This night, we recall that the one who stood with our ancestors  in our trials of oppression stands with all who are oppressed. We recommit to being God’s partners to protect, replant, and again make the olive tree a symbol of peace.


F. Sudanese Refugees.  “No Ammonite or Moabite shall be admitted into the congregation of the Lord…because they did not meet you with food and water on your journey after you left Egypt…”(Deuteronomy 23:4) Fleeing the carnage of Darfur and unwelcome in Egypt, Sudanese refugees come to Israel’s borders assuming that they will find refuge among those who have known too often the terror of being refused asylum .  However, they are turned back from closed borders.    The lucky ones who have made it across have been imprisoned for months and longer, some of them eventually released.  Samuel (not real name) saw much of his family murdered in Southern Sudan and was himself imprisoned.  Helped to escape before he too was murdered, he became a translator in Egypt.  However, his life was again in danger because Egyptians thought he “knew to much.”  At first imprisoned in Israel, he now helps fellow refugees.

G.    El Arakib. Their homes demolished some 22 times, as JNF/KKL forests close in from all directions, even though courts have not yet made a final determination who owns the land.  The cemetery of this “unrecognized” Bedouin village in the Negev offers silent testimony as to who has lived on this land for generations.

As we open the door this night in remembrance of how generations lived in fear of who might be waiting outside, our hearts are with those who live in terror of the bulldozers that can arrive again at any moment.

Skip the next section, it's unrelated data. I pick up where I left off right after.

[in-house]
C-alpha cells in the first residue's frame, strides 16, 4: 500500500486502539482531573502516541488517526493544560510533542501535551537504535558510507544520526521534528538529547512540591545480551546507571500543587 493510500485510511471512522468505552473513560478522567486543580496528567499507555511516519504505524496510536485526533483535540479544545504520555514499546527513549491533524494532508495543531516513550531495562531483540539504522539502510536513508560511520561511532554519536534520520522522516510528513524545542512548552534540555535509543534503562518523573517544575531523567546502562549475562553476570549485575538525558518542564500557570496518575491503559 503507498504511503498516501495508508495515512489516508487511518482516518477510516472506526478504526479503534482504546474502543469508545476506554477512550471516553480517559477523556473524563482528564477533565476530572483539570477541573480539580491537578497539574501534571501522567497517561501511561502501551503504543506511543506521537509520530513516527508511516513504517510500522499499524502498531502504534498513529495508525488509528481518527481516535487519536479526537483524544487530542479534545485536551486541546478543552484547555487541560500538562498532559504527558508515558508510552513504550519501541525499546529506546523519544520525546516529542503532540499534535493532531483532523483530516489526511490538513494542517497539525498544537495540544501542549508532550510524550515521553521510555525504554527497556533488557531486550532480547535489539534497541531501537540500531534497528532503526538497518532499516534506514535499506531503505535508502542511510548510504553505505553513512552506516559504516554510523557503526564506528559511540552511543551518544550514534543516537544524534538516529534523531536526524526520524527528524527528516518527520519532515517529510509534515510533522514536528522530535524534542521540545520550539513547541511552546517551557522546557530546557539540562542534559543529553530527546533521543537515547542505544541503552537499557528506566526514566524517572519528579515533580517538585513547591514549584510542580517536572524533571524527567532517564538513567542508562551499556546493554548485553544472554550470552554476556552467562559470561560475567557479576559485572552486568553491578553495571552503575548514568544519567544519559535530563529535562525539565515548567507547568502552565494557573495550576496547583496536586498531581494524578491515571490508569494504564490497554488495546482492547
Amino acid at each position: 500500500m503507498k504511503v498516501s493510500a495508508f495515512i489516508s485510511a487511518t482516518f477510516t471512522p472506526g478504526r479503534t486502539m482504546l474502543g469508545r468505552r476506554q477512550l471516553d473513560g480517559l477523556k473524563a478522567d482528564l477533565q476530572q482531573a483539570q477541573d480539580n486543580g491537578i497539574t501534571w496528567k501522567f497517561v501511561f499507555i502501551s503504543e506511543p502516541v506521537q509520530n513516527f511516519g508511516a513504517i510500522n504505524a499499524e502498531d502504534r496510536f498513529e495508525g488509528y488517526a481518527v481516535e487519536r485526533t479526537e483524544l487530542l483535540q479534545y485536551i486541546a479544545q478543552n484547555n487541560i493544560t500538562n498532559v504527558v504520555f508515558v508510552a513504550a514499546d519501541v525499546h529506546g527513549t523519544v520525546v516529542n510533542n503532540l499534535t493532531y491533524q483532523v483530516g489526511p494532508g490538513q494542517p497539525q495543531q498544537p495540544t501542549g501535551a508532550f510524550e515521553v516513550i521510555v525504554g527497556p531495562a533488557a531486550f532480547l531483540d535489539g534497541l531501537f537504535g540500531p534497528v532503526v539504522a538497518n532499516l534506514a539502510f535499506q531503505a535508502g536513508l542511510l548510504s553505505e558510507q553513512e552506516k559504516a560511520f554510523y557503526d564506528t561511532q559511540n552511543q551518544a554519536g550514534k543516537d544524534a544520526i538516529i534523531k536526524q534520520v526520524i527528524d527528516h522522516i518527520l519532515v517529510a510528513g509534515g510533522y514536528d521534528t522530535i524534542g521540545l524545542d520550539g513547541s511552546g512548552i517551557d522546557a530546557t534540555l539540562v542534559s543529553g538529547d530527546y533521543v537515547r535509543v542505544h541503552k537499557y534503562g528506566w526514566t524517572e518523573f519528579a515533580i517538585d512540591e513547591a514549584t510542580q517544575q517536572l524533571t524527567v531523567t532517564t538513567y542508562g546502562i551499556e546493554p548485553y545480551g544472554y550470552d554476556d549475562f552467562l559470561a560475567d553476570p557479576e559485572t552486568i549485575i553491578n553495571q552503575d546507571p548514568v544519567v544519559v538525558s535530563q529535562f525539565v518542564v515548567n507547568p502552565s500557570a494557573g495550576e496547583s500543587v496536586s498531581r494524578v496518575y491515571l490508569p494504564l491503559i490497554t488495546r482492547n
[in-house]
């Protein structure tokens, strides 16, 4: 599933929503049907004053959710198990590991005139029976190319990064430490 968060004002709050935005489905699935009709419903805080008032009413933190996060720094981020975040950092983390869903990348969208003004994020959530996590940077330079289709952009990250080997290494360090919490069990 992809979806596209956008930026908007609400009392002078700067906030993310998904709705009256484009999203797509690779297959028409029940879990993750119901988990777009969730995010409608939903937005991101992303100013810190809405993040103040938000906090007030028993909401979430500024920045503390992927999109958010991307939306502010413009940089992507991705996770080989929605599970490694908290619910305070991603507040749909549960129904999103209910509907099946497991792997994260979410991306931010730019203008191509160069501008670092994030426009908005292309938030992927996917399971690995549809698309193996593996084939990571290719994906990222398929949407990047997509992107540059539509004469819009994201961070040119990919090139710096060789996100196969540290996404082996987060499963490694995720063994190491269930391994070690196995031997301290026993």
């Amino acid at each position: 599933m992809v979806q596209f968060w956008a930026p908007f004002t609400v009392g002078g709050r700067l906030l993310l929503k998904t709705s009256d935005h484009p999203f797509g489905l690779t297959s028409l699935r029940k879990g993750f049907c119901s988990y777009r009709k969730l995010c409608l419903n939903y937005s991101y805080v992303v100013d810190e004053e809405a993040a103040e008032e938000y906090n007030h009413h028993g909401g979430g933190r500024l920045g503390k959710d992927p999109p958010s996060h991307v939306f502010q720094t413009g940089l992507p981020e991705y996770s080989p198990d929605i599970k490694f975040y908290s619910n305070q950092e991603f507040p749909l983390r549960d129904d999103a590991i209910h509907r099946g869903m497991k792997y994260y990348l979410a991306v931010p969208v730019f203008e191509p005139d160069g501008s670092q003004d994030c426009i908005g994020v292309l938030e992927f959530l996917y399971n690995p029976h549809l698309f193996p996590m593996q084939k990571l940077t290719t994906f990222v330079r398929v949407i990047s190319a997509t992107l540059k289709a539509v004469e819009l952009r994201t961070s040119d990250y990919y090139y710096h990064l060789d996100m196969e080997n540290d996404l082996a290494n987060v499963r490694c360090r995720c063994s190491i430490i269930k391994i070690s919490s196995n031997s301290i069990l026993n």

Opening our doors to invite all who are hungry to come and eat, we remember the many doors closed to us over long years of persecution.   This night we open our hearts to refugees and commit to opening our borders.










The Four Children at the Seder Table:  Which Child Am I?


As we celebrate this Holiday of Freedom, the ending of slavery, we ask, “Who am I, when I hear of human rights abuses? Who will I choose to be when I know that others are suffering?”


Will I be one who does not ask? Will I close the newspaper or turn off the television so that I do not hear? Will I turn my head and heart away?


Will I ask only simple questions? “What is this?”  Will I ask what, but never why?


Will I let the evil impulse, my yetzer hara ask: “What has this to do with me?” Will I let the problem belong only to the victims and the do-gooders? Will I distance myself from those in need?


Or will I strive to act in wisdom, to ask: “What are the underlying causes of the problem and what needs to be done to stop the abuse and free the oppressed? What are the laws and what does Gd expect of me?”


May God open the eyes of those who do not see, the mouths of those who do not ask, and the hearts of those who do not care, and grant us the wisdom to open our hands to our fellow humans when they are in need  - the hand of generosity, the hand of support, the hand of peace and friendship.